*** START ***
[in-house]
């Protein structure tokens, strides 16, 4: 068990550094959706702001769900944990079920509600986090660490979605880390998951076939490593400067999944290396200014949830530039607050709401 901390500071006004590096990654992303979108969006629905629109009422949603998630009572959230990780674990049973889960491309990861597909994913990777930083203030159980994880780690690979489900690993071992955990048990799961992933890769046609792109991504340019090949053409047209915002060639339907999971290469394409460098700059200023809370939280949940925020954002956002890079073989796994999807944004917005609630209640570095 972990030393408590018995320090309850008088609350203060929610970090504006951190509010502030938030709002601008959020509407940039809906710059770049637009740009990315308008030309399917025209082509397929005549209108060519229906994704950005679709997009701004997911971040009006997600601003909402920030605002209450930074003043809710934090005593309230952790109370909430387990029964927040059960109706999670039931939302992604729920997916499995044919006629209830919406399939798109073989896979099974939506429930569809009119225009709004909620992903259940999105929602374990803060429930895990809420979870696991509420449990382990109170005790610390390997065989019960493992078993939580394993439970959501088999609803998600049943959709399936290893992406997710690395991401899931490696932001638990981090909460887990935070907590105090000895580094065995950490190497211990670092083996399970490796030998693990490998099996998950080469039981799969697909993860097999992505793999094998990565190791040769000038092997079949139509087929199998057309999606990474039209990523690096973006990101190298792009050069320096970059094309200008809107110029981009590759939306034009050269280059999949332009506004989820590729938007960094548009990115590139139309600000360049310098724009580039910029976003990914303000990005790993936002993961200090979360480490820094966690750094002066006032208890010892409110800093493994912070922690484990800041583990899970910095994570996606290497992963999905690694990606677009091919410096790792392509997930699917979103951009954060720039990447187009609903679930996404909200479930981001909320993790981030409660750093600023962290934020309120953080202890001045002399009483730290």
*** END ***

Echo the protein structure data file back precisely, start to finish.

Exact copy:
[in-house]
């Protein structure tokens, strides 16, 4: 068990550094959706702001769900944990079920509600986090660490979605880390998951076939490593400067999944290396200014949830530039607050709401 901390500071006004590096990654992303979108969006629905629109009422949603998630009572959230990780674990049973889960491309990861597909994913990777930083203030159980994880780690690979489900690993071992955990048990799961992933890769046609792109991504340019090949053409047209915002060639339907999971290469394409460098700059200023809370939280949940925020954002956002890079073989796994999807944004917005609630209640570095 972990030393408590018995320090309850008088609350203060929610970090504006951190509010502030938030709002601008959020509407940039809906710059770049637009740009990315308008030309399917025209082509397929005549209108060519229906994704950005679709997009701004997911971040009006997600601003909402920030605002209450930074003043809710934090005593309230952790109370909430387990029964927040059960109706999670039931939302992604729920997916499995044919006629209830919406399939798109073989896979099974939506429930569809009119225009709004909620992903259940999105929602374990803060429930895990809420979870696991509420449990382990109170005790610390390997065989019960493992078993939580394993439970959501088999609803998600049943959709399936290893992406997710690395991401899931490696932001638990981090909460887990935070907590105090000895580094065995950490190497211990670092083996399970490796030998693990490998099996998950080469039981799969697909993860097999992505793999094998990565190791040769000038092997079949139509087929199998057309999606990474039209990523690096973006990101190298792009050069320096970059094309200008809107110029981009590759939306034009050269280059999949332009506004989820590729938007960094548009990115590139139309600000360049310098724009580039910029976003990914303000990005790993936002993961200090979360480490820094966690750094002066006032208890010892409110800093493994912070922690484990800041583990899970910095994570996606290497992963999905690694990606677009091919410096790792392509997930699917979103951009954060720039990447187009609903679930996404909200479930981001909320993790981030409660750093600023962290934020309120953080202890001045002399009483730290």